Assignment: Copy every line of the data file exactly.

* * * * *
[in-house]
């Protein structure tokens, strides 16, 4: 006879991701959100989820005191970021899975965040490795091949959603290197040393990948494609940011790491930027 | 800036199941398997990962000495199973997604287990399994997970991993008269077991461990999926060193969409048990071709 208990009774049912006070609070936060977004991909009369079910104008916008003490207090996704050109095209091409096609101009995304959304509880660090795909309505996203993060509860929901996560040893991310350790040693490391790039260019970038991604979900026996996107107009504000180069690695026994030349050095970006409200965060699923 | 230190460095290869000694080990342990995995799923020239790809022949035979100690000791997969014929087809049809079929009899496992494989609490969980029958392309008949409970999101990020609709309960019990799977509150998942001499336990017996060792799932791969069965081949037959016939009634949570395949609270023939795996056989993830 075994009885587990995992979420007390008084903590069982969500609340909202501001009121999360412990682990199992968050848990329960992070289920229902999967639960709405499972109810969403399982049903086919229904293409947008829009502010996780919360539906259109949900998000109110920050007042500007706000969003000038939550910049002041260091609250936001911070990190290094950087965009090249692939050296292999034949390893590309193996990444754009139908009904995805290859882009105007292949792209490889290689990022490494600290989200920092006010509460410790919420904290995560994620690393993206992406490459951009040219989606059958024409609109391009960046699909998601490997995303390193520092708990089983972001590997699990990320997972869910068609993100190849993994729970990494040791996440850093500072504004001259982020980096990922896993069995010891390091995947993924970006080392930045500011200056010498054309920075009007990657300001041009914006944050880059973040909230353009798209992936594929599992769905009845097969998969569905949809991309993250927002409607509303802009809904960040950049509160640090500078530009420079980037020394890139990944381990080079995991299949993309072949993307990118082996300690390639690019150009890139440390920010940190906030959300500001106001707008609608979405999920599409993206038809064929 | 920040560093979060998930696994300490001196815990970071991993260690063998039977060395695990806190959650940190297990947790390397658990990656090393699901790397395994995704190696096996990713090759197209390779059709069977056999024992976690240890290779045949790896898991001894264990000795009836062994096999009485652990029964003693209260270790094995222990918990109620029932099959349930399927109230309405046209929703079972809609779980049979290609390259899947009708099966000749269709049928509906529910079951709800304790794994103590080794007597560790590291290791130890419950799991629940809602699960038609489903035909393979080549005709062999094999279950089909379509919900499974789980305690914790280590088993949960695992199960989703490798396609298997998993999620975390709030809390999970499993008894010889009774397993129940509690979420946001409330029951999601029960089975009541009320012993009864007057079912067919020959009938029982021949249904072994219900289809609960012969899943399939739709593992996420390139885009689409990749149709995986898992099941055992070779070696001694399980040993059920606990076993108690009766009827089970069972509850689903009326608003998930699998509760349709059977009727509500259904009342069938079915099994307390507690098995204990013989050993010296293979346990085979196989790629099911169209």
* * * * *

[in-house]
């Protein structure tokens, strides 16, 4: 006879991701959100989820005191970021899975965040490795091949959603290197040393990948494609940011790491930027 | 800036199941398997990962000495199973997604287990399994997970991993008269077991461990999926060193969409048990071709 208990009774049912006070609070936060977004991909009369079910104008916008003490207090996704050109095209091409096609101009995304959304509880660090795909309505996203993060509860929901996560040893991310350790040693490391790039260019970038991604979900026996996107107009504000180069690695026994030349050095970006409200965060699923 | 230190460095290869000694080990342990995995799923020239790809022949035979100690000791997969014929087809049809079929009899496992494989609490969980029958392309008949409970999101990020609709309960019990799977509150998942001499336990017996060792799932791969069965081949037959016939009634949570395949609270023939795996056989993830 075994009885587990995992979420007390008084903590069982969500609340909202501001009121999360412990682990199992968050848990329960992070289920229902999967639960709405499972109810969403399982049903086919229904293409947008829009502010996780919360539906259109949900998000109110920050007042500007706000969003000038939550910049002041260091609250936001911070990190290094950087965009090249692939050296292999034949390893590309193996990444754009139908009904995805290859882009105007292949792209490889290689990022490494600290989200920092006010509460410790919420904290995560994620690393993206992406490459951009040219989606059958024409609109391009960046699909998601490997995303390193520092708990089983972001590997699990990320997972869910068609993100190849993994729970990494040791996440850093500072504004001259982020980096990922896993069995010891390091995947993924970006080392930045500011200056010498054309920075009007990657300001041009914006944050880059973040909230353009798209992936594929599992769905009845097969998969569905949809991309993250927002409607509303802009809904960040950049509160640090500078530009420079980037020394890139990944381990080079995991299949993309072949993307990118082996300690390639690019150009890139440390920010940190906030959300500001106001707008609608979405999920599409993206038809064929 | 920040560093979060998930696994300490001196815990970071991993260690063998039977060395695990806190959650940190297990947790390397658990990656090393699901790397395994995704190696096996990713090759197209390779059709069977056999024992976690240890290779045949790896898991001894264990000795009836062994096999009485652990029964003693209260270790094995222990918990109620029932099959349930399927109230309405046209929703079972809609779980049979290609390259899947009708099966000749269709049928509906529910079951709800304790794994103590080794007597560790590291290791130890419950799991629940809602699960038609489903035909393979080549005709062999094999279950089909379509919900499974789980305690914790280590088993949960695992199960989703490798396609298997998993999620975390709030809390999970499993008894010889009774397993129940509690979420946001409330029951999601029960089975009541009320012993009864007057079912067919020959009938029982021949249904072994219900289809609960012969899943399939739709593992996420390139885009689409990749149709995986898992099941055992070779070696001694399980040993059920606990076993108690009766009827089970069972509850689903009326608003998930699998509760349709059977009727509500259904009342069938079915099994307390507690098995204990013989050993010296293979346990085979196989790629099911169209």